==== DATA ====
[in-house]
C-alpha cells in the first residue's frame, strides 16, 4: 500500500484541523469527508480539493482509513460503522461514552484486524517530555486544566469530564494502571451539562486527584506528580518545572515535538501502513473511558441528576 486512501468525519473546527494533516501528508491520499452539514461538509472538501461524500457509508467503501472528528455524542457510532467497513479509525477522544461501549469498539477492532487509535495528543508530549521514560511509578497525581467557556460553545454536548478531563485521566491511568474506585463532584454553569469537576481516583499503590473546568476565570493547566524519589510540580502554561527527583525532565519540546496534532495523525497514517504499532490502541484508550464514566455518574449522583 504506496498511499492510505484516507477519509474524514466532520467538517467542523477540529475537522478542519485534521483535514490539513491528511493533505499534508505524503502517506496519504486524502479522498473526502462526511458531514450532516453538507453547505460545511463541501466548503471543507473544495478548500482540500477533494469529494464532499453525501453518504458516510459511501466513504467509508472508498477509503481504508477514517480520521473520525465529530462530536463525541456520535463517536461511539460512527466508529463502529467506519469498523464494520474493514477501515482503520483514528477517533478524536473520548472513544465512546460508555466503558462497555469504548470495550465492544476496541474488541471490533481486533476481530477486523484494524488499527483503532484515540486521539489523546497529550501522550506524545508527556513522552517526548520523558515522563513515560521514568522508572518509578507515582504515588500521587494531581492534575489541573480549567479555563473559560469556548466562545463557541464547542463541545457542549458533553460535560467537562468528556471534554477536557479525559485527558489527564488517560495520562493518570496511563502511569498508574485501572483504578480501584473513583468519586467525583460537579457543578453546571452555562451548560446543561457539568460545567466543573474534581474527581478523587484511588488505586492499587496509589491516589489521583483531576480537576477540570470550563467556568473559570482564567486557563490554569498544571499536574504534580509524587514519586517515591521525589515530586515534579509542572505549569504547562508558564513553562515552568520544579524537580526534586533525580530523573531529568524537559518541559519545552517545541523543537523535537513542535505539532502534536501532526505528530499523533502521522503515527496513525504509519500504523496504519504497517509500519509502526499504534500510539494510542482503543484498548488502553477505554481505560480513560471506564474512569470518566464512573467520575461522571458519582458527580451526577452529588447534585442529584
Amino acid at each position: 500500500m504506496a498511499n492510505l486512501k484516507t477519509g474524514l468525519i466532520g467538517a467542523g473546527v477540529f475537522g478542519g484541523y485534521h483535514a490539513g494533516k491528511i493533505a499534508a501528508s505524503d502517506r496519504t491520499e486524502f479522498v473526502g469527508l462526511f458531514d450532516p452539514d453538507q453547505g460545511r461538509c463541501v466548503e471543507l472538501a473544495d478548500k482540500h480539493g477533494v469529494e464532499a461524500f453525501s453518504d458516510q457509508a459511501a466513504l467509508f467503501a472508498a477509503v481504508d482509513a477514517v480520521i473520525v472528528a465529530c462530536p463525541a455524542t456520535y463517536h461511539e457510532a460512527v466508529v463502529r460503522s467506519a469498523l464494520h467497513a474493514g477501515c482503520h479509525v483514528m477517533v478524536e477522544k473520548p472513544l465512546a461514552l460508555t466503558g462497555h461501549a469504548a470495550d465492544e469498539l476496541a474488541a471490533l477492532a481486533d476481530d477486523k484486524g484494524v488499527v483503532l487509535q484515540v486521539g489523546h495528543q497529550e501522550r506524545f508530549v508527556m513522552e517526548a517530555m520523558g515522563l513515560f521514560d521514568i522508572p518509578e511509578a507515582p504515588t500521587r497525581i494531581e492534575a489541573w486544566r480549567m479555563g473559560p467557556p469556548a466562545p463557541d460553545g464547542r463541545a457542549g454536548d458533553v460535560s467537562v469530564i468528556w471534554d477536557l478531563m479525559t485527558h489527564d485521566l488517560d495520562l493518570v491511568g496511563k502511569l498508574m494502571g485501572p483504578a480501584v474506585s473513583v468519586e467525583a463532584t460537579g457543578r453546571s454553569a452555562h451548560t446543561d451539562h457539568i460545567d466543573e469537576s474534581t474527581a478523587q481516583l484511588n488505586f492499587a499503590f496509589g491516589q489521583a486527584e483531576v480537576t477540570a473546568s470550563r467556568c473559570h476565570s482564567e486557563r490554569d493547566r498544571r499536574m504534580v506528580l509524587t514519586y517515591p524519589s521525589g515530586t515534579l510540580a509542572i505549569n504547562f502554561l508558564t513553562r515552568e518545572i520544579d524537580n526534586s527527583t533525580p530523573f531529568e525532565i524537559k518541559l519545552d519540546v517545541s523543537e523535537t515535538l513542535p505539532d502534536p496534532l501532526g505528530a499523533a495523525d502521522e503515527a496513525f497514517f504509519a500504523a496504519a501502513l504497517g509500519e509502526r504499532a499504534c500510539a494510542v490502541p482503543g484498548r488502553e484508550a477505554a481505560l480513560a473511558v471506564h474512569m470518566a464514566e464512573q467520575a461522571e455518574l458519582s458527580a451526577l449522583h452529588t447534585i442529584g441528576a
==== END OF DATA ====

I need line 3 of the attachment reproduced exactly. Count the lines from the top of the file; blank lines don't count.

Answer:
Amino acid at each position: 500500500m504506496a498511499n492510505l486512501k484516507t477519509g474524514l468525519i466532520g467538517a467542523g473546527v477540529f475537522g478542519g484541523y485534521h483535514a490539513g494533516k491528511i493533505a499534508a501528508s505524503d502517506r496519504t491520499e486524502f479522498v473526502g469527508l462526511f458531514d450532516p452539514d453538507q453547505g460545511r461538509c463541501v466548503e471543507l472538501a473544495d478548500k482540500h480539493g477533494v469529494e464532499a461524500f453525501s453518504d458516510q457509508a459511501a466513504l467509508f467503501a472508498a477509503v481504508d482509513a477514517v480520521i473520525v472528528a465529530c462530536p463525541a455524542t456520535y463517536h461511539e457510532a460512527v466508529v463502529r460503522s467506519a469498523l464494520h467497513a474493514g477501515c482503520h479509525v483514528m477517533v478524536e477522544k473520548p472513544l465512546a461514552l460508555t466503558g462497555h461501549a469504548a470495550d465492544e469498539l476496541a474488541a471490533l477492532a481486533d476481530d477486523k484486524g484494524v488499527v483503532l487509535q484515540v486521539g489523546h495528543q497529550e501522550r506524545f508530549v508527556m513522552e517526548a517530555m520523558g515522563l513515560f521514560d521514568i522508572p518509578e511509578a507515582p504515588t500521587r497525581i494531581e492534575a489541573w486544566r480549567m479555563g473559560p467557556p469556548a466562545p463557541d460553545g464547542r463541545a457542549g454536548d458533553v460535560s467537562v469530564i468528556w471534554d477536557l478531563m479525559t485527558h489527564d485521566l488517560d495520562l493518570v491511568g496511563k502511569l498508574m494502571g485501572p483504578a480501584v474506585s473513583v468519586e467525583a463532584t460537579g457543578r453546571s454553569a452555562h451548560t446543561d451539562h457539568i460545567d466543573e469537576s474534581t474527581a478523587q481516583l484511588n488505586f492499587a499503590f496509589g491516589q489521583a486527584e483531576v480537576t477540570a473546568s470550563r467556568c473559570h476565570s482564567e486557563r490554569d493547566r498544571r499536574m504534580v506528580l509524587t514519586y517515591p524519589s521525589g515530586t515534579l510540580a509542572i505549569n504547562f502554561l508558564t513553562r515552568e518545572i520544579d524537580n526534586s527527583t533525580p530523573f531529568e525532565i524537559k518541559l519545552d519540546v517545541s523543537e523535537t515535538l513542535p505539532d502534536p496534532l501532526g505528530a499523533a495523525d502521522e503515527a496513525f497514517f504509519a500504523a496504519a501502513l504497517g509500519e509502526r504499532a499504534c500510539a494510542v490502541p482503543g484498548r488502553e484508550a477505554a481505560l480513560a473511558v471506564h474512569m470518566a464514566e464512573q467520575a461522571e455518574l458519582s458527580a451526577l449522583h452529588t447534585i442529584g441528576a